If Lord Black did not exist, he would need to be invented, if only to provide fodder for comment. Freshly sprung from time spent at the pleasure of the US government, his Lordship challenged a decision of the body that advises on appointments to (and ejections from) the Order of Canada: Black v Advisory Council for the Order of Canada, 2012 FC 1234.

Justice de Montigny concluded that while the Advisory Council was subject to judicial review, procedural fairness and natural justice did not require it to hold an oral hearing including submissions from the noble lord, although things appeared to go well for him at the start. The Council’s decision was interlocutory only (the final decision rests with the Governor General), and the usual rule is that such decisions should not be subject to judicial review except in unusual circumstances. Because the ultimate decision on his membership would probably not, as an exercise of Crown prerogative, be subject to judicial review, Lord Black’s application was not premature. Was the Council’s decision also immune from judicial review? No, and Black had a reasonable expectation that the Council would follow its stated policy on terminations. Two points for his Lordship. Where his case fell down was on procedural fairness, which under the circumstances did not require an oral hearing. The judge rejected the argument that there should be a high degree of procedural fairness because of the potential effect on Black’s reputation; in the judge’s view, there is no right to or legitimate expectation of an honour from the Crown, and no right to maintain an honour once granted. If there was anything that was going to tarnish Black’s reputation it was his convictions for fraud in the United States. His credibility was not in issue; the Council was not considering the merits of those convictions but merely assessing them as facts to be considered in making a recommendation to the GG. Black had made – and could make further – written submissions and that was really enough. The necessary level of procedural fairness was, in the end, ‘minimal’.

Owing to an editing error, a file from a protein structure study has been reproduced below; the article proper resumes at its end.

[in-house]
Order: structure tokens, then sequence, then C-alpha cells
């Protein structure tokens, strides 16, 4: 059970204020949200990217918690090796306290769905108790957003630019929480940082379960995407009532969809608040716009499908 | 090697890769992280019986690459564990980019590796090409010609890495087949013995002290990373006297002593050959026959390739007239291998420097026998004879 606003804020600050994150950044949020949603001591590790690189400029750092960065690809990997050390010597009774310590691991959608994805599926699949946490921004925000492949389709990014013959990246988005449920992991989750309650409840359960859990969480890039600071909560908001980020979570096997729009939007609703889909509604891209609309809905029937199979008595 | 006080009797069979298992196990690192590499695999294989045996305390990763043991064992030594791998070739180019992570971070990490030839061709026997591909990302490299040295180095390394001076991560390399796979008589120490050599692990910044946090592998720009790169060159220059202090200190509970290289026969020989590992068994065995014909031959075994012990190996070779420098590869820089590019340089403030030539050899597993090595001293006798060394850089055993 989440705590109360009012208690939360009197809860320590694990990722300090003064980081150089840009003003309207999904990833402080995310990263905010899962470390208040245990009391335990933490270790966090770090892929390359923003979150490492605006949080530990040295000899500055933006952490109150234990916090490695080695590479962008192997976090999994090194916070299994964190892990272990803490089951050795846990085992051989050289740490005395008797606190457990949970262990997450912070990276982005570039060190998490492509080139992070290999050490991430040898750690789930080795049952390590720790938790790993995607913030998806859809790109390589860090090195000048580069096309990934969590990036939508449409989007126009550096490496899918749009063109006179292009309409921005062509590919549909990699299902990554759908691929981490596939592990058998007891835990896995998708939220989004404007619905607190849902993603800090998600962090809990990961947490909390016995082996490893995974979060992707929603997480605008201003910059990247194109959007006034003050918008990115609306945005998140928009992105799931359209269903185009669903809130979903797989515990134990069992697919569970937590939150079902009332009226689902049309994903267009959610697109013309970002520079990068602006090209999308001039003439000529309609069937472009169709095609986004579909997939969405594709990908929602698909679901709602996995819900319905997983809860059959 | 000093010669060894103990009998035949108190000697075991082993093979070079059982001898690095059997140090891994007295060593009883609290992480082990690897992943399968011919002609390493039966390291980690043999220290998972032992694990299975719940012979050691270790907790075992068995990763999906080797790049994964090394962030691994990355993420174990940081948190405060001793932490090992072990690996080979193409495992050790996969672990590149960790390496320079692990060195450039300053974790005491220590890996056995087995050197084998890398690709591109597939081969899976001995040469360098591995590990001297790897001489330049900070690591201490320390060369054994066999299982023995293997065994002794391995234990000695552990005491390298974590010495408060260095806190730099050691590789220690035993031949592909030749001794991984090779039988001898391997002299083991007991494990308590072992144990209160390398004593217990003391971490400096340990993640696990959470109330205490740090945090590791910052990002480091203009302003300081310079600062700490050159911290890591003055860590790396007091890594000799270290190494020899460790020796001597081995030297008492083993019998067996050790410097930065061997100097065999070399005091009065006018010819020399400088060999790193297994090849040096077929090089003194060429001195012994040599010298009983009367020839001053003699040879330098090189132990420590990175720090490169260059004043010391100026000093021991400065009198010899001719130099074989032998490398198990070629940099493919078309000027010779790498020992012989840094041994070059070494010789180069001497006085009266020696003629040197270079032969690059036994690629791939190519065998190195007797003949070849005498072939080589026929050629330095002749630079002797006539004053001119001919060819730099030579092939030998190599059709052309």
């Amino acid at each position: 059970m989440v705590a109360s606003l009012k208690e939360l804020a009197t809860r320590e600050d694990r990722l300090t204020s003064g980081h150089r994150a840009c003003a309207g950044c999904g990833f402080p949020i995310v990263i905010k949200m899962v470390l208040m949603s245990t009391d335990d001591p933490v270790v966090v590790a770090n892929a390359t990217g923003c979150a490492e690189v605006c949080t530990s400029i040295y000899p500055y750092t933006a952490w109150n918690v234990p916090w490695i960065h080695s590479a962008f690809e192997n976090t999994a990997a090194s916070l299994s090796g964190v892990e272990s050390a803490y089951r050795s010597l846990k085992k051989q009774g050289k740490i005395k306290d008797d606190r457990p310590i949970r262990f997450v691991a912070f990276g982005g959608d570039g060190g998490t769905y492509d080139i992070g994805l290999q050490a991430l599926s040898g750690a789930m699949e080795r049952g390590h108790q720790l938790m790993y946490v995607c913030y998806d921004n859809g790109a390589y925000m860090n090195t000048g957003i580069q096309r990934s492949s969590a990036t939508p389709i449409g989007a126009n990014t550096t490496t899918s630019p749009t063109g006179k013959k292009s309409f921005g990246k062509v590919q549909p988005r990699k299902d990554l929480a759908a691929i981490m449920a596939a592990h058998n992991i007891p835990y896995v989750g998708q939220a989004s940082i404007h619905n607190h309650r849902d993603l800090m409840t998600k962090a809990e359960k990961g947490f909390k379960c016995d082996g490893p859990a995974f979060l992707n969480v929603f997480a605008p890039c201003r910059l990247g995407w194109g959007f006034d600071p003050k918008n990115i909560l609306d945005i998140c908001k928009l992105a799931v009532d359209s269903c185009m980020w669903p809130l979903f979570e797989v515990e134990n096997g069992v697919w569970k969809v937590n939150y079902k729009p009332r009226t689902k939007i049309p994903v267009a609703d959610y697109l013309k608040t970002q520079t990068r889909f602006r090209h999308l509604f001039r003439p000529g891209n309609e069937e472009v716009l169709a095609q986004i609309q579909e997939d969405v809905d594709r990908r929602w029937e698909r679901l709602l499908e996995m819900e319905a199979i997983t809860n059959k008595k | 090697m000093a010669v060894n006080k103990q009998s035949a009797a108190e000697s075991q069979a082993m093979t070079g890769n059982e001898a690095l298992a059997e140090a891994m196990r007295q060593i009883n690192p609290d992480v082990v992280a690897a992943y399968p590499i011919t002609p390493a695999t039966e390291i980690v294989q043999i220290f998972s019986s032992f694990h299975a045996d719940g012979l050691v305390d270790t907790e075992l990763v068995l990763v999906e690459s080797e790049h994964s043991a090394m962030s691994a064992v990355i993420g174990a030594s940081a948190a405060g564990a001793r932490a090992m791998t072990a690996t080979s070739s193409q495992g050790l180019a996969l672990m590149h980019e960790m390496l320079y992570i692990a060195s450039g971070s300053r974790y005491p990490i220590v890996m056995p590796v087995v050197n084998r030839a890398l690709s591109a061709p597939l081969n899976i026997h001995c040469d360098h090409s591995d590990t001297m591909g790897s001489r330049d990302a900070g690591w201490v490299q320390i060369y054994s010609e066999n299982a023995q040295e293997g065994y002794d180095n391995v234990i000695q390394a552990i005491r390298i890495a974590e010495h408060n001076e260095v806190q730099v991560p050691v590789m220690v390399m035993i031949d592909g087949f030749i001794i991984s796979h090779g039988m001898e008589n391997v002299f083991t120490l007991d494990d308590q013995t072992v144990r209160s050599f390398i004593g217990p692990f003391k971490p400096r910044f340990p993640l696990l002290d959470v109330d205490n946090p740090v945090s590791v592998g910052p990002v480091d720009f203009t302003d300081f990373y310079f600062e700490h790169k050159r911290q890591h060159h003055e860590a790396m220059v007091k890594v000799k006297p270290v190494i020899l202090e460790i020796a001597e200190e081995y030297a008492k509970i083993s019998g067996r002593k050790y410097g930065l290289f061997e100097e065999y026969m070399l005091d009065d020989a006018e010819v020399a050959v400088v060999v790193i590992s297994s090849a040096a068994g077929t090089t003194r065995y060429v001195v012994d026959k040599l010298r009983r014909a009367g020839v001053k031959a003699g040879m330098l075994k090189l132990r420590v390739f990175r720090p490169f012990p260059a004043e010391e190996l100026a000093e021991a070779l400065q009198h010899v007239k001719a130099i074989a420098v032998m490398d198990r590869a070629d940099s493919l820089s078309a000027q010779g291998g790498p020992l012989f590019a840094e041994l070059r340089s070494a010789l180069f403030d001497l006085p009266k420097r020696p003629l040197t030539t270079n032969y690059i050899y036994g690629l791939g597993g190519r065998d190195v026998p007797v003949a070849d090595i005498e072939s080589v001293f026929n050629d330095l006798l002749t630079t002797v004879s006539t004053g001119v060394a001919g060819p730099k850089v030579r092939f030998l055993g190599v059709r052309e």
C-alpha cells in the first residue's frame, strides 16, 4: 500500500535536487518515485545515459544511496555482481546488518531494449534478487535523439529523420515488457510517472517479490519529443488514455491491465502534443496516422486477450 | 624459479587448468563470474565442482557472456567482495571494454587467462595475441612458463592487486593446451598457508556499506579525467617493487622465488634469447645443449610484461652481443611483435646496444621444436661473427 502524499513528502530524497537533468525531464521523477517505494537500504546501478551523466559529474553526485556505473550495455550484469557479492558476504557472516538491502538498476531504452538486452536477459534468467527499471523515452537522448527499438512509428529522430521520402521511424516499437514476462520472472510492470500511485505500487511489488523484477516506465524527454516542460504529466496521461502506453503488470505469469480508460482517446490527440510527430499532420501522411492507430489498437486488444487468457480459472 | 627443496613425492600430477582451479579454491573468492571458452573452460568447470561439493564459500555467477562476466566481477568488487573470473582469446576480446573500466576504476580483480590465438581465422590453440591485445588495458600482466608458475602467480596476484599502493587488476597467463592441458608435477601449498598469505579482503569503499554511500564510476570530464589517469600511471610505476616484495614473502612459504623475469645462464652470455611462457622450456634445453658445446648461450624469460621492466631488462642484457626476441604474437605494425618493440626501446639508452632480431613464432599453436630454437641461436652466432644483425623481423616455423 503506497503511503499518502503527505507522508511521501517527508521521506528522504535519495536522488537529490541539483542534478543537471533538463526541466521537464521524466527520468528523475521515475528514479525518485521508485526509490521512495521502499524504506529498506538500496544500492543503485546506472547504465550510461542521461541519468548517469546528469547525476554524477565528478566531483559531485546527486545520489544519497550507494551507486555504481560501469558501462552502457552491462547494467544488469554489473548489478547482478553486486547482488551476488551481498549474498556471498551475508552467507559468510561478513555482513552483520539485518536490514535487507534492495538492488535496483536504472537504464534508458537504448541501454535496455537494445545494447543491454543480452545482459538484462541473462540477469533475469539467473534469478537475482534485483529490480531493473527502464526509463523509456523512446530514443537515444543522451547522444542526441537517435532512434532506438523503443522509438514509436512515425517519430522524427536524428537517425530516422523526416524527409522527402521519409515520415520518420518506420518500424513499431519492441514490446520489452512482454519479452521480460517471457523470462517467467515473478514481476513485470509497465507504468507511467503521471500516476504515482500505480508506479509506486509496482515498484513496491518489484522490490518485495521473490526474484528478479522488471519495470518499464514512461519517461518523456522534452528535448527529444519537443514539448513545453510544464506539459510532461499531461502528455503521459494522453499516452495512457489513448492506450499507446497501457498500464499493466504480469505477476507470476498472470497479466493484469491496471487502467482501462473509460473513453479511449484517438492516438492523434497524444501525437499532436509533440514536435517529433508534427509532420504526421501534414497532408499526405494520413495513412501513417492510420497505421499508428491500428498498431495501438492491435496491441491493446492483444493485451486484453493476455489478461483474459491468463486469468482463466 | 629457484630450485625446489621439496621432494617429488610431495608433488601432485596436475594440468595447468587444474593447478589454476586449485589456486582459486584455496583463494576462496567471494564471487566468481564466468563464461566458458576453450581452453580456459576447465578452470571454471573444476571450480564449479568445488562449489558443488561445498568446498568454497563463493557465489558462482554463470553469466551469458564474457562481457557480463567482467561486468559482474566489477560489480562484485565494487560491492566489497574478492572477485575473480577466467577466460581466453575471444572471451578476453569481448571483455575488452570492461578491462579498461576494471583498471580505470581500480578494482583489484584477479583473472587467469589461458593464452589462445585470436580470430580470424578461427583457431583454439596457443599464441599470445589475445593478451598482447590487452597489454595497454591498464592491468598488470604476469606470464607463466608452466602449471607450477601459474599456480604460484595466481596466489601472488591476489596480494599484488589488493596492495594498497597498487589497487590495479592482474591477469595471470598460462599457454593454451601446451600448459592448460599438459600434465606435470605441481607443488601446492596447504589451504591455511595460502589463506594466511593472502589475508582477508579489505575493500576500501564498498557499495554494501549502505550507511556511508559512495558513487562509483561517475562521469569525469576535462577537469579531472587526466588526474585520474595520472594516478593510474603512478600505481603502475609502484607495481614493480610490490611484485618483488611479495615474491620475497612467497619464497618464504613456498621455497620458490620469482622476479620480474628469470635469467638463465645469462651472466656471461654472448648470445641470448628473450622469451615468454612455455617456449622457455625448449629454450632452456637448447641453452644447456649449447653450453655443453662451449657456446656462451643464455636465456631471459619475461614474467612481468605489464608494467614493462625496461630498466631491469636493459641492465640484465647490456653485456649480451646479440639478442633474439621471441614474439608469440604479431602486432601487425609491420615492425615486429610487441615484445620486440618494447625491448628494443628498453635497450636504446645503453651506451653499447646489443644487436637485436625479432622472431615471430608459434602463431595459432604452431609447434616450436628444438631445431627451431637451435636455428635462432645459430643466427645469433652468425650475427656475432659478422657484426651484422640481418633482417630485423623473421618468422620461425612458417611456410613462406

[Link available here].